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A couple of months ago Finnair announced the launch of the new A350 aircraft, making it the first European airline to start operating the model. We are glad to be able to say that the new aircraft will display some of our finest work yet.
These new A350s are – for example – equipped with WiFi and a satellite connection. Through the WiFi, passengers will have access to an in-flight portal which serves customers content without the need to purchase an internet connection.
On November 18th, passengers flying with the A350 could start reading Yle (Finnish Broadcasting Company Yleisradio, Yle for short) news articles from the portal. The latest news articles are updated to the aircraft every 10 minutes over the satellite connection.
So, are we talking about a web page which is updated every 10 minutes? Allow us to explain.
Opening up the ecosystem: a two-and-a-half year journey
In 2013 Reaktor started creating the ‘facelift’ for the in-flight entertainment systems (IFE) for Finnair’s existing long-haul fleet (Airbus A330/A340). Back then the aviation entertainment/connectivity business was a very closed and tightly controlled business.
Software was sold as a product, and airlines were left with only limited options to customize this onboard platform/service. As a rule, airlines did not have the opportunity to develop services to be used on their own aircrafts.
This is something Finnair wanted to change. They wanted to have full control over their passenger experience.
Back then, we began discussions with Finnair’s IFE vendor Panasonic Avionics. Our goal was to open up the ecosystem. A path which would allow Finnair more freedom in creating better services for their customers over the long term. For that IFE facelift project, we ended up just ‘reskinning’ the old system but Finnair had penetrated the market as the first airline to do their own software development. The idea of a more open ecosystem had sparked much discussion within the industry.
A second chance
In late 2014, we started creating the new IFE and inflight portal for Finnair’s new Airbus A350 which would fly its first long-haul route to Shanghai on November 2015. Development for the systems started from a clean slate and openness was a key driver from the beginning.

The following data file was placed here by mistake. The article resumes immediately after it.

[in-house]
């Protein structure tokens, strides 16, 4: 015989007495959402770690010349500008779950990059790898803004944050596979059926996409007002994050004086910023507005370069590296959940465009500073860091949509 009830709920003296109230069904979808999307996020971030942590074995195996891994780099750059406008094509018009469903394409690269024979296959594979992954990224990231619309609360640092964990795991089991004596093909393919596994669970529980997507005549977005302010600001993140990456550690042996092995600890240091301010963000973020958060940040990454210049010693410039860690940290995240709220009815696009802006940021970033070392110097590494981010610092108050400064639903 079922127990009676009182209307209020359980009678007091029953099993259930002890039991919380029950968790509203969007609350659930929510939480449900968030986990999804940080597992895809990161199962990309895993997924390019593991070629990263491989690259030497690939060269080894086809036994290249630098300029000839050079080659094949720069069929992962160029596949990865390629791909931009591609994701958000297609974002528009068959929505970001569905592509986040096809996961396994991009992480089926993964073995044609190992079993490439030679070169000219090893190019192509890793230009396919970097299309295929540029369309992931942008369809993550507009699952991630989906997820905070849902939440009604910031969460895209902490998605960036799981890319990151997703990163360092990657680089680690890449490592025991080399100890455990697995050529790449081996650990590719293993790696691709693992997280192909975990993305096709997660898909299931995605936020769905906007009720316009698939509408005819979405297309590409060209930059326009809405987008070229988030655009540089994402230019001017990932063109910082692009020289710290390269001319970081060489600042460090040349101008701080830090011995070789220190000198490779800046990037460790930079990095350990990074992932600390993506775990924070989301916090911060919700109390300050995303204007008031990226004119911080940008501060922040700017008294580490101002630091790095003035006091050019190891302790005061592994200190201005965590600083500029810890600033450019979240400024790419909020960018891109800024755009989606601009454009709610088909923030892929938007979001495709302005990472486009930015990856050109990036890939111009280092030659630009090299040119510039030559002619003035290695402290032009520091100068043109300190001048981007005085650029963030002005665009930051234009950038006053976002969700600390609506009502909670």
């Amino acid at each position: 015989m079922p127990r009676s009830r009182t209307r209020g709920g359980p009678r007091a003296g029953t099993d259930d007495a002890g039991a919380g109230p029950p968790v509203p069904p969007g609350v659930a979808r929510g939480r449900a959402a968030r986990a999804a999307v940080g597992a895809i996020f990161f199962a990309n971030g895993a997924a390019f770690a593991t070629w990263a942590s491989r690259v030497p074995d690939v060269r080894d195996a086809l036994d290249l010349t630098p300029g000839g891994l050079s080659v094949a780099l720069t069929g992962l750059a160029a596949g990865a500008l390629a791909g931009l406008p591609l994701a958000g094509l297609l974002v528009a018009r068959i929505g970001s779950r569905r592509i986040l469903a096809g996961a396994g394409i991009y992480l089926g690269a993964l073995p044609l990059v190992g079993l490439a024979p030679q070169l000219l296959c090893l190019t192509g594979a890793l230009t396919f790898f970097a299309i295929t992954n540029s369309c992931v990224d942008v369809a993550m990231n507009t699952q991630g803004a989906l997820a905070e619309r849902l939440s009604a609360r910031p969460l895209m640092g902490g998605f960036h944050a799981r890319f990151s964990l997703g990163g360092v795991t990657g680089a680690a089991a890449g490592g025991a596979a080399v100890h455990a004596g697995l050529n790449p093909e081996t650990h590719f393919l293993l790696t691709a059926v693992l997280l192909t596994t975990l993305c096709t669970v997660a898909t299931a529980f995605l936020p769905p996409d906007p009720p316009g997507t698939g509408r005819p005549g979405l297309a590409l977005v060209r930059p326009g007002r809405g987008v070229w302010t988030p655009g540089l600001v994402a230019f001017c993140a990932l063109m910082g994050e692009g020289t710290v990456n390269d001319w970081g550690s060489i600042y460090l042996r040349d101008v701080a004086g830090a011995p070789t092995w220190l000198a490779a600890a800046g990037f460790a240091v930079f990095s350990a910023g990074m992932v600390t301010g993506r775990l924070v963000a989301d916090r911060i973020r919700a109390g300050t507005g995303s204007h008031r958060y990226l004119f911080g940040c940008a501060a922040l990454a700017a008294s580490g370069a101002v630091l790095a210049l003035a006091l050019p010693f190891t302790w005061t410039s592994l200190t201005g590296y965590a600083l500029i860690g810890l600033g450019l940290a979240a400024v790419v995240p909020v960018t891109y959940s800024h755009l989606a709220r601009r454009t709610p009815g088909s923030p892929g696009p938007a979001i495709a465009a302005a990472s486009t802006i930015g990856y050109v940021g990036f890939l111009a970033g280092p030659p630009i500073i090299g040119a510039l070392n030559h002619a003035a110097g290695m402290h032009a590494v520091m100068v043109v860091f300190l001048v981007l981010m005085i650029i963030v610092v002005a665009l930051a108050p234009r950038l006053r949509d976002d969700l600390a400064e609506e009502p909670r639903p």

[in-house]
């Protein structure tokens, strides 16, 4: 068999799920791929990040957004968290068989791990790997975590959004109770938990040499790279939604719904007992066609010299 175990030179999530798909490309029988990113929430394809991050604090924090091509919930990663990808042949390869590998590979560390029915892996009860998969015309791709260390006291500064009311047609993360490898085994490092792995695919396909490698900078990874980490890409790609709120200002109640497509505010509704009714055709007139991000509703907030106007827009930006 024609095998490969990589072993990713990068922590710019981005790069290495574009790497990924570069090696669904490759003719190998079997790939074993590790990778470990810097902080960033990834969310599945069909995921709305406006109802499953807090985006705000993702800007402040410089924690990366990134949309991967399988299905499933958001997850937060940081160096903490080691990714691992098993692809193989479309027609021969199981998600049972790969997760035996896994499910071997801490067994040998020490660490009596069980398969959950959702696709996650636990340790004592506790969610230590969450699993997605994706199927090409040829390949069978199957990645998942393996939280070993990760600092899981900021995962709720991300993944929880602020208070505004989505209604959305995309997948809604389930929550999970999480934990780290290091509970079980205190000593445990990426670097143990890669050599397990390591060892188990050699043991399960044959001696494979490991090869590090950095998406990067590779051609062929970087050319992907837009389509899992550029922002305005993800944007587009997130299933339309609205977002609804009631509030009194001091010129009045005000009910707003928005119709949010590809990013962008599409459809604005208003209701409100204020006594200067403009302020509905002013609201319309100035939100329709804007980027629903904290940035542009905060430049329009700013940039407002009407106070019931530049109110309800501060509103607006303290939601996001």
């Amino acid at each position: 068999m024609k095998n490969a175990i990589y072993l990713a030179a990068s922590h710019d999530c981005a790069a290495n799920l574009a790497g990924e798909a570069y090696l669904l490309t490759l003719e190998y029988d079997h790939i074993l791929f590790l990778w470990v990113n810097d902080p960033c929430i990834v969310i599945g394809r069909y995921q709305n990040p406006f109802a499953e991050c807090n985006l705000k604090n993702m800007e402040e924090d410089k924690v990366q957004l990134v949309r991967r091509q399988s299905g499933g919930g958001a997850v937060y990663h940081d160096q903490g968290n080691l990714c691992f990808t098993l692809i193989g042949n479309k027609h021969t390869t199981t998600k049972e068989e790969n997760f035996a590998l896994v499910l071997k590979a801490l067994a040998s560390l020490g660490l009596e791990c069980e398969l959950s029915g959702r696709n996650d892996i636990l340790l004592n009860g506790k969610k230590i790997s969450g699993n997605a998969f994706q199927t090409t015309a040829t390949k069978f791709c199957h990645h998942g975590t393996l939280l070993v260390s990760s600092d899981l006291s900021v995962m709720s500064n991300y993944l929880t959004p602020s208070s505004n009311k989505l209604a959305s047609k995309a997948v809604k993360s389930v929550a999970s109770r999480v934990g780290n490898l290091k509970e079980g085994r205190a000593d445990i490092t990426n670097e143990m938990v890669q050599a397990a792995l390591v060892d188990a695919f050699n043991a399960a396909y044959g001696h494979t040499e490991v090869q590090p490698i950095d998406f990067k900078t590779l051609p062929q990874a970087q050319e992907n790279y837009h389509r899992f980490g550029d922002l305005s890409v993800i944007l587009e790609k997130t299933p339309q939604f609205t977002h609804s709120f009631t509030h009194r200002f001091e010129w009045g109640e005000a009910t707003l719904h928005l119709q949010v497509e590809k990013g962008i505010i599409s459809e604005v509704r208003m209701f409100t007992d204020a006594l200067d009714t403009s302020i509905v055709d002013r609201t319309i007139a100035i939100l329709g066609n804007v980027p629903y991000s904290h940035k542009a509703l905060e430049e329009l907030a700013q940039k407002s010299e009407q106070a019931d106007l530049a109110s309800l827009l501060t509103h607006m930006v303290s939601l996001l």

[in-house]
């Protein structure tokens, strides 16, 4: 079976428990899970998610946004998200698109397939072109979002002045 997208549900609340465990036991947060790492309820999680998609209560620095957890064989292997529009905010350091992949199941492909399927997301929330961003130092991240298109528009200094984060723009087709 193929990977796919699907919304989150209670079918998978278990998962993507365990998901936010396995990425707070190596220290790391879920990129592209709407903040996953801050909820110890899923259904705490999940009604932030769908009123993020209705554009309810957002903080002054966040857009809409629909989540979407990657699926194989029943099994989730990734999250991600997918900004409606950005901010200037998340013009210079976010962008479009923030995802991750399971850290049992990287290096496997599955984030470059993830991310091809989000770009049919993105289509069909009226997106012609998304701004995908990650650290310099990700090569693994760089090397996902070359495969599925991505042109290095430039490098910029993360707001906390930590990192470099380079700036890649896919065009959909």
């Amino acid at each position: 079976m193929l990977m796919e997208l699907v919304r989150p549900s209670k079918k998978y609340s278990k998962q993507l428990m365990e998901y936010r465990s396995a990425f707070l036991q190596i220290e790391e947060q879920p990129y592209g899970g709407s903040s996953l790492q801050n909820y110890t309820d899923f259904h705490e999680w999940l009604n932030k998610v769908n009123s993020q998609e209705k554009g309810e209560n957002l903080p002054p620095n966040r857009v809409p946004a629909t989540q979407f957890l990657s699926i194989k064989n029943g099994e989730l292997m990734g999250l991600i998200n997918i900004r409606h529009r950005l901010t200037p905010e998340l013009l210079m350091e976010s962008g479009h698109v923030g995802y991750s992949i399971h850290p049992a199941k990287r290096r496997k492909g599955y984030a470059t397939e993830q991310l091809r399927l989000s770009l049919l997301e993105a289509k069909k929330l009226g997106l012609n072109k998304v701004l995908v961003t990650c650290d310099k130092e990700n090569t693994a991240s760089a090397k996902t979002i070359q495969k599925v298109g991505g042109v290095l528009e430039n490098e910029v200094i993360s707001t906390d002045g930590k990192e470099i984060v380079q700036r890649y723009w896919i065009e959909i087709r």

Persistence with this agenda, continuous and lengthy discussions, technical meetings and negotiations eventually led us to the point where we were allowed to run our own node.js-server on the inflight servers of the aircraft.
It may sound like a small deal in the technology world but it was a very big moment in aviation. Running our own server was critical for the features we created for the entertainment system; such as showing the main events and stages of the flight during the flight, showing the meal options in the economy seats, synchronizing the IFE backgrounds with the aircraft cabin mood lighting, and so forth.
All of this was made possible by our ability to create services end-to-end, fetching Finnair’s operational data from the ground via the satellite, and serving this data to the user interface on the seatback displays and the in-flight portal. A selection of inflight elements were also made controllable by the Finnair crew via their own tablet computers.
Agile collaboration with Yle – a feature from scratch to production in two weeks
During the summer of 2015 there had been a few idea-rich discussions between Finnair and Yle about the possibility of bringing live news content to the A350. Later in the autumn, the discussions led to an agreement to have the news on the first flight to Shanghai.
On the morning of 3rd of November Mikko Nylen (Reaktor, developing the API’s at Yle) and the Yle representatives (developers, content specialists, ux and visual designers) joined Reaktor’s team at Finnair’s HQ in Vantaa. After reaching a common understanding of what needed to be achieved, we worked for two consecutive weeks seamlessly as one team (both on our own premises and via Slack).
By the 18th of November we had created a release version of the portal which was loaded onto a USB stick and installed on the aircraft later that day. At the same time, we also switched our ground servers to start using the production APIs from Yle. News would now be available to passengers on the next flight to London Heathrow, due for take-off later that evening.
This was a great moment from another perspective as well: we witnessed the result of a successful collaboration between two major Finnish companies – both of whom Reaktor have had a relationship with for years.
The intensity of this collaboration hit its peak-moment on the 19th of November when our entire development team as well as Finnair’s project members flew to Frankfurt and back. An issue was spotted mid-flight, discussed over Slack with Yle (located in Helsinki) and fixed immediately. The fix was visible whilst airborne, 10 minutes later when the latest news were updated to the aircraft.
End-users will benefit from this openness
The journey started two and a half years ago, with Finnair’s clear vision to create services for aircraft with the same agility as for any other channel, like mobile and web. After a long-term strategy which was successfully executed, the aircraft is now just another effective touchpoint for Finnair’s services.
So, why is this such a big deal? This all will enable a myriad of possibilities for end-users. They will finally reap the benefits of more relevant services, during a key journey touchpoint that up until now, had been ‘disconnected’ from the overall experience.